Ad Spot

Pickering: Grant will help Burlington workers

By By William F. West / community editor
Aug. 20, 2002
QUITMAN U.S. Rep. Chip Pickering this morning announced a $3.29 million federal grant to help workers who lost their jobs last spring when the Burlington-Stonewall textile mill closed.
The 3rd District Republican said in a prepared statement that the grant "will bring much-needed benefits to workers who need help finding new, good-paying jobs in Mississippi."
Pickering said new training, education and hiring services will be a major part of the grant to help workers in Clarke, Lauderdale, Jasper and Wayne counties.
Pickering announced details of the grant at a news conference at the Clarke County Chamber of Commerce. He expressed his appreciation to President Bush and his administration for their assistance.  
North Carolina-based Burlington filed for bankruptcy last year and announced it would close several manufacturing plants including Stonewall, which the company operated since 1962.
The plant, the largest employer in Clarke County with more than 800 workers, had operated under a number of owners for more than a century. Since closing, Clarke County's unemployment rate has soared into double digits.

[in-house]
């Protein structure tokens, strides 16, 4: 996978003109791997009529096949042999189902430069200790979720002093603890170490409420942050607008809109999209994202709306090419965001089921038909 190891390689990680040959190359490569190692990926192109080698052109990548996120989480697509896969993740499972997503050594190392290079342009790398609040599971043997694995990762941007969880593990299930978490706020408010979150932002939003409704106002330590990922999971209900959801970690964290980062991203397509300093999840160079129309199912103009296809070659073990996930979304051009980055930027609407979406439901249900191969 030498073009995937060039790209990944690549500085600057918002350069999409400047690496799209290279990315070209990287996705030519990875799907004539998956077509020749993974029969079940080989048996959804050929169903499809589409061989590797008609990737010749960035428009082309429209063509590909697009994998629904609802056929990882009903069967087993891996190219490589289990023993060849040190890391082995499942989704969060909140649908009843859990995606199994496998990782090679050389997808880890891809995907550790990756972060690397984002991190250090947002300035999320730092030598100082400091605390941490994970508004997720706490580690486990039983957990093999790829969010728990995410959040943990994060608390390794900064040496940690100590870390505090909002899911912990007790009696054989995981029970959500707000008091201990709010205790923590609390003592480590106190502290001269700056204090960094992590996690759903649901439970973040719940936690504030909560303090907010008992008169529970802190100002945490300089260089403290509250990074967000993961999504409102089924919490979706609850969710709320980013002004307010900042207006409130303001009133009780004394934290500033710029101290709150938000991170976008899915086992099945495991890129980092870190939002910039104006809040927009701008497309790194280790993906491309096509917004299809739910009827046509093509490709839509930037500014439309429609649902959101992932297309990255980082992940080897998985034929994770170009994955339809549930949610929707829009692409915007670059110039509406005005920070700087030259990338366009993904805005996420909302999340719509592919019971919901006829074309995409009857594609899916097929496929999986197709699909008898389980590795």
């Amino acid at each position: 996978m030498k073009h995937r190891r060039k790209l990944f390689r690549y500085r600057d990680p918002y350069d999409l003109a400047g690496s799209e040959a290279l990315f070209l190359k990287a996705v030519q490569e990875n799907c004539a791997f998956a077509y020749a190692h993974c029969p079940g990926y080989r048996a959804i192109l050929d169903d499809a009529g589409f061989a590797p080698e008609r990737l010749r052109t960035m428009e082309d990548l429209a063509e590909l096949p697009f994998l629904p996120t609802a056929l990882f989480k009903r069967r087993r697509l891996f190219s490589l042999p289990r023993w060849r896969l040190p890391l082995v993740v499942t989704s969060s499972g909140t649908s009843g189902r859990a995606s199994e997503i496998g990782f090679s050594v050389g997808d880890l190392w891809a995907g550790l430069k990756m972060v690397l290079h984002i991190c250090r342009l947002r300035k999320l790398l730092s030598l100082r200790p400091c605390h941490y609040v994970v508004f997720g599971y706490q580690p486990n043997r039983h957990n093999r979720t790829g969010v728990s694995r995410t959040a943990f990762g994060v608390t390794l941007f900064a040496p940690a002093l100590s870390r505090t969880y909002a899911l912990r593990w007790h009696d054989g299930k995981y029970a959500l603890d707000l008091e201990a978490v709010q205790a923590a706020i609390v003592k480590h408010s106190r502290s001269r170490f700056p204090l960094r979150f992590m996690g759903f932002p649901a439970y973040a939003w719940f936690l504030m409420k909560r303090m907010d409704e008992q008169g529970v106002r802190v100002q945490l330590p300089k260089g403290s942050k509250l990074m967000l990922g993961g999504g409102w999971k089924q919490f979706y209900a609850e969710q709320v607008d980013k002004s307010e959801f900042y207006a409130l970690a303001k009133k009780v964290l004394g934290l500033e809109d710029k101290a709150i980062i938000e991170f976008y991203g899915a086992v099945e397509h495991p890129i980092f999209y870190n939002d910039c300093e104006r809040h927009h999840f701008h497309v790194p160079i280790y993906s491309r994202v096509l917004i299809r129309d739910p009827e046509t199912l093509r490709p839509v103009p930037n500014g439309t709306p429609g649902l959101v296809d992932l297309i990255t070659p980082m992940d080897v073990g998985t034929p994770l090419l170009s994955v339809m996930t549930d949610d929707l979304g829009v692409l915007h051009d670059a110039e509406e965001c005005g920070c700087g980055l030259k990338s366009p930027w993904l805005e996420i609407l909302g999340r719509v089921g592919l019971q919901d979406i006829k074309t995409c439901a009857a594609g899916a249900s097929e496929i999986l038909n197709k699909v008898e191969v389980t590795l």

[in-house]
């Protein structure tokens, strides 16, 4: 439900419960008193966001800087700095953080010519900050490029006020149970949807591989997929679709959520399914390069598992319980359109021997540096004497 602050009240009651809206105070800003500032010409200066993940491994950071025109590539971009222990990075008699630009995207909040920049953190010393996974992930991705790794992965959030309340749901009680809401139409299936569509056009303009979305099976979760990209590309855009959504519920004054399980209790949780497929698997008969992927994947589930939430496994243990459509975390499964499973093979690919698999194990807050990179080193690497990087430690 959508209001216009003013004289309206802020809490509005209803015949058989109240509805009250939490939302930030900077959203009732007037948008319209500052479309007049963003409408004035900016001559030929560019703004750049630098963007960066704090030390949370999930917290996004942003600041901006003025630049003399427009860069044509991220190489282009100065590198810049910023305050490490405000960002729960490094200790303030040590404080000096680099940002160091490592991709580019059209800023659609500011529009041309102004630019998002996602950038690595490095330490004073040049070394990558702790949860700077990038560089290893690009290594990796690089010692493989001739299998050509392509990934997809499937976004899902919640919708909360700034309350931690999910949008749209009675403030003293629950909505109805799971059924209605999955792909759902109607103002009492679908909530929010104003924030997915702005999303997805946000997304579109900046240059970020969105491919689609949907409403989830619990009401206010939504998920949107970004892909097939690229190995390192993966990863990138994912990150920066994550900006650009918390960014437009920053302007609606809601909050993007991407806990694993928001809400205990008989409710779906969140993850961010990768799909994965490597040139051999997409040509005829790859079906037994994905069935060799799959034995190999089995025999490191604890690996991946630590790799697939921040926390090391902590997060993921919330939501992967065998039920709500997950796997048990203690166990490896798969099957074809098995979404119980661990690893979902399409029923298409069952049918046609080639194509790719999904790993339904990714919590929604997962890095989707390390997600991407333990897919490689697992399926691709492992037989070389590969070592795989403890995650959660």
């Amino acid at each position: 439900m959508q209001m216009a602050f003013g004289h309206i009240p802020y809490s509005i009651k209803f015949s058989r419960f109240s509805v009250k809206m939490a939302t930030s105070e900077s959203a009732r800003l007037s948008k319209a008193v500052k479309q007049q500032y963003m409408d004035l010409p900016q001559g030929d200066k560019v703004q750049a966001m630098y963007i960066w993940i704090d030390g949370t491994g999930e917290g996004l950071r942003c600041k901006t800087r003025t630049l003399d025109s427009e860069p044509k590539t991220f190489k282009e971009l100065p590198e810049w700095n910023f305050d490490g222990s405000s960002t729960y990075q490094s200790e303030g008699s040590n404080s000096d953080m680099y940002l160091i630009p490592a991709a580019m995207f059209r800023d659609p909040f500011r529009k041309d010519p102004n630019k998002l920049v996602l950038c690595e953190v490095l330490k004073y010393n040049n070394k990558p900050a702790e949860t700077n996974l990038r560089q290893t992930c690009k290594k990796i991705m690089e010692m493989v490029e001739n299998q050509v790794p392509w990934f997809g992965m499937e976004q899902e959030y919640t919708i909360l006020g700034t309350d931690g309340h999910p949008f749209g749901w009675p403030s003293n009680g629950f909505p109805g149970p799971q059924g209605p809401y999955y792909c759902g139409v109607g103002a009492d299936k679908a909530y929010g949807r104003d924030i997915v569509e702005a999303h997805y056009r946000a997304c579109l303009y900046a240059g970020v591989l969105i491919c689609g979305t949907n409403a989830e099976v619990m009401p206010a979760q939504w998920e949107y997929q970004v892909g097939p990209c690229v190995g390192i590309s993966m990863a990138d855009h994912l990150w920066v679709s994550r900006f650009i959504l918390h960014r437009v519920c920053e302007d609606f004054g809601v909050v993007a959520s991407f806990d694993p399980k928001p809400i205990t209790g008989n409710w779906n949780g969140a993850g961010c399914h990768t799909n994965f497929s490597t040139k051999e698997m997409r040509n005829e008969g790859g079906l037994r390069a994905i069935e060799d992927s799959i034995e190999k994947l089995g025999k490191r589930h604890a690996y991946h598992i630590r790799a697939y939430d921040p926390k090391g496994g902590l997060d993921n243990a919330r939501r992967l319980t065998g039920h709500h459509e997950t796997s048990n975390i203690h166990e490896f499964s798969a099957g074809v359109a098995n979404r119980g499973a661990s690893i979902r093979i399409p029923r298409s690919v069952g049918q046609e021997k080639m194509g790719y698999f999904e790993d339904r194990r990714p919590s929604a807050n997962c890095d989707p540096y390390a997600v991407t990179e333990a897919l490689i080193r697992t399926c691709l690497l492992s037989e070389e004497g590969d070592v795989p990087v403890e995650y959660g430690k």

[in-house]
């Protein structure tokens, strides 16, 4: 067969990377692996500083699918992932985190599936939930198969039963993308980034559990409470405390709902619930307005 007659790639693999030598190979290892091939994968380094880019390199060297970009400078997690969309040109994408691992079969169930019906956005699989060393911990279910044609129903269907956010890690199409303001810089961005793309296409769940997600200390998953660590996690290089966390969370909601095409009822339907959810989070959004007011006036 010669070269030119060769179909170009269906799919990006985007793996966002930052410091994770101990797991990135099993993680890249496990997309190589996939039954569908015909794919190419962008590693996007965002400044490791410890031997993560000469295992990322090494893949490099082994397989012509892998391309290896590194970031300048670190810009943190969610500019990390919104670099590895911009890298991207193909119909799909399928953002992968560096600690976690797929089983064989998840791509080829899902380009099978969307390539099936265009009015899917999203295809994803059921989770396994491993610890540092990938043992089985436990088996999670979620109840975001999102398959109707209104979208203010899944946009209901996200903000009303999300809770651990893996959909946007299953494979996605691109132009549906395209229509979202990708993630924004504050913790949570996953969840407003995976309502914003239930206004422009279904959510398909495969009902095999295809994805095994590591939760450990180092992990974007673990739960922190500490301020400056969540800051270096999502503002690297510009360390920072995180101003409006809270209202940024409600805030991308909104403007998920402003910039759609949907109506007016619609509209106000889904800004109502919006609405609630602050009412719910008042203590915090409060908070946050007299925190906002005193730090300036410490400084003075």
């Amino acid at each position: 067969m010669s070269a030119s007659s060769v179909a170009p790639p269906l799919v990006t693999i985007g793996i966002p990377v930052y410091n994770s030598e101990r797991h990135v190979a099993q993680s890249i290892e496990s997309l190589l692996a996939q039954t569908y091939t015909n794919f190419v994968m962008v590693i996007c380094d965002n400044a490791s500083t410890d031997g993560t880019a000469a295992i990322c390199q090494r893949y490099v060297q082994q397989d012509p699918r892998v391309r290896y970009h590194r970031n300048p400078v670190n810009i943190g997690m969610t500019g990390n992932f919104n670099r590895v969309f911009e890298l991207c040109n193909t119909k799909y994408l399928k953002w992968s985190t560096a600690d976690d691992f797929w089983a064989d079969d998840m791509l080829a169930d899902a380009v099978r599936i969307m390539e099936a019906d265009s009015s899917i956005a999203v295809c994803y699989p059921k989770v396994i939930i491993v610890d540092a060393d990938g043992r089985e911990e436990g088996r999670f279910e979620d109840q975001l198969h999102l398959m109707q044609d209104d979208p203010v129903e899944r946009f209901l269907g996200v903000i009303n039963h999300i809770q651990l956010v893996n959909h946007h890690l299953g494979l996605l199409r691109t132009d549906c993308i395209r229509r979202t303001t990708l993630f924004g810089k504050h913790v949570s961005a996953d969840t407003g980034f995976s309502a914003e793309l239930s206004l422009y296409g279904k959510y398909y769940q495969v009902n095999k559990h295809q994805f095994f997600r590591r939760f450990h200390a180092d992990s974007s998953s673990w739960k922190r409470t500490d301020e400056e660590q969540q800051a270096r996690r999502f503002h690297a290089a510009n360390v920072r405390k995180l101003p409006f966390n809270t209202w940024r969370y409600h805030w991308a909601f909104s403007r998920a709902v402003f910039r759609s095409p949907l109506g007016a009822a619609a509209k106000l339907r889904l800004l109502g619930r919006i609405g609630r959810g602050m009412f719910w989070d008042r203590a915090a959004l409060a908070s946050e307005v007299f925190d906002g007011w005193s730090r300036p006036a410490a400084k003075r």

Labor Secretary Elaine Chao said in a prepared statement that Pickering "has joined the president and me in our commitment to put displaced Mississippi workers back to work and is working with us to get them assistance they need to succeed in careers with tremendous growth potential."
The Burlington grant will be administered by the Mississippi Development Authority together with local work force investment boards, local elected officials, business and education leaders and Jones Junior College.
Pickering's announcement came in the middle of a race pitting him against Democratic U.S. Rep. Ronnie Shows in the Nov. 5 election for the newly re-drawn 3rd Congressional District.
Pickering and Shows, who currently represents the 4th District, found themselves paired against each other after the state failed to keep pace with population growth trends, resulting in the loss of a congressional district.